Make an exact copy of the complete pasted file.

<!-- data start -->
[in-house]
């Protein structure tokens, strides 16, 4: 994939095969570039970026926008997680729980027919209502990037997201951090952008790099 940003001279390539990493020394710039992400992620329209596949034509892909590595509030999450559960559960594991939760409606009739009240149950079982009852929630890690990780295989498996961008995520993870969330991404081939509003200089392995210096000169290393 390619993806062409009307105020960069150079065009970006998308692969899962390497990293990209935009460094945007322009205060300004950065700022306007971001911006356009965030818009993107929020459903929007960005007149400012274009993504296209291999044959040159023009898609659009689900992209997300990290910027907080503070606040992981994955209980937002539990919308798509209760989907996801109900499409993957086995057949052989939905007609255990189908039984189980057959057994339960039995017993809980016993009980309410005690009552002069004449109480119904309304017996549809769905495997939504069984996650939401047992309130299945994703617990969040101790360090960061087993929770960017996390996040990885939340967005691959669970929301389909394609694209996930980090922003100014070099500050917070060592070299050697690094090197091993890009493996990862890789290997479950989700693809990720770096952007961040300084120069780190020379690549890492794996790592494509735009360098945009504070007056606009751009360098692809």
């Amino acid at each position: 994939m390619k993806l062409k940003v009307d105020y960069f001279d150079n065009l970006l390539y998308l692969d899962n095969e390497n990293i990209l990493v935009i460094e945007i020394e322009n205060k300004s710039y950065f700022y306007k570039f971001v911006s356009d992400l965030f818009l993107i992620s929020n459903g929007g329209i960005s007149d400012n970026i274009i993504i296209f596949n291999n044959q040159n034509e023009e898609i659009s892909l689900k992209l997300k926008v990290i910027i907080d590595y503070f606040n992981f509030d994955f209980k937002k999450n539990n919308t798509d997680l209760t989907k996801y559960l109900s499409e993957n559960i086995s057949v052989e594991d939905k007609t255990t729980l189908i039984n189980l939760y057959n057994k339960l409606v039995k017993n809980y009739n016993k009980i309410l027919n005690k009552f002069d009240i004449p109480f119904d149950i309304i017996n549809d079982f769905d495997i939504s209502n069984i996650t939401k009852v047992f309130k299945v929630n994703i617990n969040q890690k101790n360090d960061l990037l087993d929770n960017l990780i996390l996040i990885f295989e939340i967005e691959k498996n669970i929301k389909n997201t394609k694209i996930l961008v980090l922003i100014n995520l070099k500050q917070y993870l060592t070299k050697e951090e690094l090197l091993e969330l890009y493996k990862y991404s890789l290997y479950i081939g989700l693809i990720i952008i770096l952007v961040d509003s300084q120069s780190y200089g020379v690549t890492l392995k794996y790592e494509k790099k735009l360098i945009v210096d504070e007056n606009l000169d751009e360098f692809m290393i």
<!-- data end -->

[in-house]
């Protein structure tokens, strides 16, 4: 994939095969570039970026926008997680729980027919209502990037997201951090952008790099 940003001279390539990493020394710039992400992620329209596949034509892909590595509030999450559960559960594991939760409606009739009240149950079982009852929630890690990780295989498996961008995520993870969330991404081939509003200089392995210096000169290393 390619993806062409009307105020960069150079065009970006998308692969899962390497990293990209935009460094945007322009205060300004950065700022306007971001911006356009965030818009993107929020459903929007960005007149400012274009993504296209291999044959040159023009898609659009689900992209997300990290910027907080503070606040992981994955209980937002539990919308798509209760989907996801109900499409993957086995057949052989939905007609255990189908039984189980057959057994339960039995017993809980016993009980309410005690009552002069004449109480119904309304017996549809769905495997939504069984996650939401047992309130299945994703617990969040101790360090960061087993929770960017996390996040990885939340967005691959669970929301389909394609694209996930980090922003100014070099500050917070060592070299050697690094090197091993890009493996990862890789290997479950989700693809990720770096952007961040300084120069780190020379690549890492794996790592494509735009360098945009504070007056606009751009360098692809």
């Amino acid at each position: 994939m390619k993806l062409k940003v009307d105020y960069f001279d150079n065009l970006l390539y998308l692969d899962n095969e390497n990293i990209l990493v935009i460094e945007i020394e322009n205060k300004s710039y950065f700022y306007k570039f971001v911006s356009d992400l965030f818009l993107i992620s929020n459903g929007g329209i960005s007149d400012n970026i274009i993504i296209f596949n291999n044959q040159n034509e023009e898609i659009s892909l689900k992209l997300k926008v990290i910027i907080d590595y503070f606040n992981f509030d994955f209980k937002k999450n539990n919308t798509d997680l209760t989907k996801y559960l109900s499409e993957n559960i086995s057949v052989e594991d939905k007609t255990t729980l189908i039984n189980l939760y057959n057994k339960l409606v039995k017993n809980y009739n016993k009980i309410l027919n005690k009552f002069d009240i004449p109480f119904d149950i309304i017996n549809d079982f769905d495997i939504s209502n069984i996650t939401k009852v047992f309130k299945v929630n994703i617990n969040q890690k101790n360090d960061l990037l087993d929770n960017l990780i996390l996040i990885f295989e939340i967005e691959k498996n669970i929301k389909n997201t394609k694209i996930l961008v980090l922003i100014n995520l070099k500050q917070y993870l060592t070299k050697e951090e690094l090197l091993e969330l890009y493996k990862y991404s890789l290997y479950i081939g989700l693809i990720i952008i770096l952007v961040d509003s300084q120069s780190y200089g020379v690549t890492l392995k794996y790592e494509k790099k735009l360098i945009v210096d504070e007056n606009l000169d751009e360098f692809m290393i």